Surrogate Mother of Triplets Sues Father Who Wanted One Aborted
Melissa Cook agreed to be a surrogate, and was implanted with multiple embryos so that a man, known only as C.M., could be a father. The result was one legal issue after another. The two had made an arrangement through a surrogacy agency, and Cook ended up carrying triplets, (the egg was donated by an anonymous woman), according to The Atlantic.
When C.M. found out there were three fetuses, he demanded that Cook abort one of them. She claims he said he couldn’t afford three children, but his attorney, who also represented the agency, said he was concerned for everyone’s health, People Magazine reported. Cook refused, and said she was willing to adopt the third child. C.M. didn’t like the idea of giving up one of the three children for adoption. Cook sued, with the hopes of keeping the child that C.M. didn’t want, while also collecting her surrogacy fee. Technically, keeping the child would have violated her surrogacy agreement, which could have meant forfeiting the fee.
Cook ended up giving birth to three boys, who were immediately turned over to C.M., the legal father who was granted custody by a Los Angeles Court. Cook, who lives in California, sued again claiming that C.M., a single, 50-year-old deaf man who lives in Georgia with elderly parents, could not care for them. Cook is claiming that California’s surrogacy laws, which favor the intended parents, as specified in their surrogacy contracts, are unconstitutional, and do not act in the best interest of the children, which is the usual legal standard in custody cases.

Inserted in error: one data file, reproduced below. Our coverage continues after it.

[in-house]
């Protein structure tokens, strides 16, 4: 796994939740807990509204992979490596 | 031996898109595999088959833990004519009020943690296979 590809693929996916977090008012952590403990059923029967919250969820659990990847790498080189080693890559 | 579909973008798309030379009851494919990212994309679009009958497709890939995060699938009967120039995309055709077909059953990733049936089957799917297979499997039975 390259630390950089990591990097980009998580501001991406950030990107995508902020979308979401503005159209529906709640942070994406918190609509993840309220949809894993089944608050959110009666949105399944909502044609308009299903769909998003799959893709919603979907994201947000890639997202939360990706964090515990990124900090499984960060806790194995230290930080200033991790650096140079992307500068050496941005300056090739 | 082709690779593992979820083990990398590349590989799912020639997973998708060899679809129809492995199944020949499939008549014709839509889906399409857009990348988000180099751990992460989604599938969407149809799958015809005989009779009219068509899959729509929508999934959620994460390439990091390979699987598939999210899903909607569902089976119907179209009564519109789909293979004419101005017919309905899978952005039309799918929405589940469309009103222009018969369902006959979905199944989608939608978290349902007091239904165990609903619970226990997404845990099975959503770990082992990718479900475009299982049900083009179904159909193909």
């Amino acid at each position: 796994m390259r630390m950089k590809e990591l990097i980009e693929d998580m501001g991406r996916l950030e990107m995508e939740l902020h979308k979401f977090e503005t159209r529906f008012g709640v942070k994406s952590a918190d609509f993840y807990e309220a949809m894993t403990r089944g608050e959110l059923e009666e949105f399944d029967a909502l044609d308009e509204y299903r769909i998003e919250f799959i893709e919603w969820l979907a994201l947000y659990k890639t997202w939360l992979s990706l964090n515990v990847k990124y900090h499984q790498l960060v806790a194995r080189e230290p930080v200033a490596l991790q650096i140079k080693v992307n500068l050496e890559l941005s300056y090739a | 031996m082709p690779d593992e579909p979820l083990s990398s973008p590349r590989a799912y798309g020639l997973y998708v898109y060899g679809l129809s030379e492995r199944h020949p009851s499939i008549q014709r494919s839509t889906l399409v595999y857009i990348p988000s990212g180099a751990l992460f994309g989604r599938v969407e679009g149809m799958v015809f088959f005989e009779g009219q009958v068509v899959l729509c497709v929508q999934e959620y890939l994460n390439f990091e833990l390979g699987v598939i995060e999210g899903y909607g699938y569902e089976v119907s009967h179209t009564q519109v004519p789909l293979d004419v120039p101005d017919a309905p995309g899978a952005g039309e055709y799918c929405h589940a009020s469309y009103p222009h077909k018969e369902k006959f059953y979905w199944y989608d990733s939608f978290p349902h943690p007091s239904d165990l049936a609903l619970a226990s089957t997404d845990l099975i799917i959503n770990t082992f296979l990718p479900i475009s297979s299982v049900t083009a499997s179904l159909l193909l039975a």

A California court granted a temporary stay of the L.A, court’s ruling, forcing C.M. to keep the children in California until a new decision was reached. That stay was lifted on April 14, and now C.M. and the babies are back in Georgia.
At a press conference on Tuesday, Cook’s attorney Harold Cassidy stated that there will be a Georgia lawsuit that will aim for Cook to get access to the children and make sure they’re being properly cared for. C.M.’s attorney, Robert Walmsley, told People that the children are “doing fine.” Cassidy alleged that at one point Child Protective Services was called when C.M. had to bring the children to the hospital because he didn’t know how to feed them. Walmsley had told People that said that the hospital visit was for “reflux issues.” Cook said at the conference that to this day, she hasn’t even met C.M., even though she requested to do so. She also said that while she was pregnant, C.M. suggested that Cook abort all three of the babies. “What kind of person says that?” Cook asked.
Cassidy said that while Cook had voluntarily entered into the surrogacy agreement, a woman who carries children cannot just say “what happens to these children is none of my business.” He argued, “of course it’s her business.” When Cook heard that C.M. was 50, single, deaf, and possibly unable to care for the triplets that was really the last straw.
“What kind of mother would Melissa be if she got that information and she says ‘Oh wait a minute, I have to honor a contract,'” the attorney said. The nature of the contract was essentially the sale of children and that in itself must be examined, he added.
Michael Caspino, another attorney for Cook, said that the courts thus far have ignored “what’s in the best interest of the children.” Cook said she would be willing to adopt all three triplets, but just wanted a court to make a decision about what was best for them.